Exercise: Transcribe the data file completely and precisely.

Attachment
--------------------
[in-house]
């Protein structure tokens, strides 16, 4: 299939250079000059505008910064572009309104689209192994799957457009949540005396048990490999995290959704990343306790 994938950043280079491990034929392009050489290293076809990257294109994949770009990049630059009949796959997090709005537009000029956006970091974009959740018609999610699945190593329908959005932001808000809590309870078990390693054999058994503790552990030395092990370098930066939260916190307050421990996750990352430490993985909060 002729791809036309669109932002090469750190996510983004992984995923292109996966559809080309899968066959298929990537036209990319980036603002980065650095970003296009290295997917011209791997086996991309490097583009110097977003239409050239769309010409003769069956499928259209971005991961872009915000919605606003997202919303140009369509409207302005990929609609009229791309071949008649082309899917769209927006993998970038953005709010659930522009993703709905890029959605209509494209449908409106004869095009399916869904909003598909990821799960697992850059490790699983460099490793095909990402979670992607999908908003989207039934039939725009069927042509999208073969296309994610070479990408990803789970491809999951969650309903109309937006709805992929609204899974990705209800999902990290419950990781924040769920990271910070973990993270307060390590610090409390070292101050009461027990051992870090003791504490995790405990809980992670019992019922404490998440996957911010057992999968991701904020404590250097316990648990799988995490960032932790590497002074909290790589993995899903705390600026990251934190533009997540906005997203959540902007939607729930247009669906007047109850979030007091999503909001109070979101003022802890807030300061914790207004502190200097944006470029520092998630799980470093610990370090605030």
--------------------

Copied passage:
[in-house]
């Protein structure tokens, strides 16, 4: 299939250079000059505008910064572009309104689209192994799957457009949540005396048990490999995290959704990343306790 994938950043280079491990034929392009050489290293076809990257294109994949770009990049630059009949796959997090709005537009000029956006970091974009959740018609999610699945190593329908959005932001808000809590309870078990390693054999058994503790552990030395092990370098930066939260916190307050421990996750990352430490993985909060 002729791809036309669109932002090469750190996510983004992984995923292109996966559809080309899968066959298929990537036209990319980036603002980065650095970003296009290295997917011209791997086996991309490097583009110097977003239409050239769309010409003769069956499928259209971005991961872009915000919605606003997202919303140009369509409207302005990929609609009229791309071949008649082309899917769209927006993998970038953005709010659930522009993703709905890029959605209509494209449908409106004869095009399916869904909003598909990821799960697992850059490790699983460099490793095909990402979670992607999908908003989207039934039939725009069927042509999208073969296309994610070479990408990803789970491809999951969650309903109309937006709805992929609204899974990705209800999902990290419950990781924040769920990271910070973990993270307060390590610090409390070292101050009461027990051992870090003791504490995790405990809980992670019992019922404490998440996957911010057992999968991701904020404590250097316990648990799988995490960032932790590497002074909290790589993995899903705390600026990251934190533009997540906005997203959540902007939607729930247009669906007047109850979030007091999503909001109070979101003022802890807030300061914790207004502190200097944006470029520092998630799980470093610990370090605030």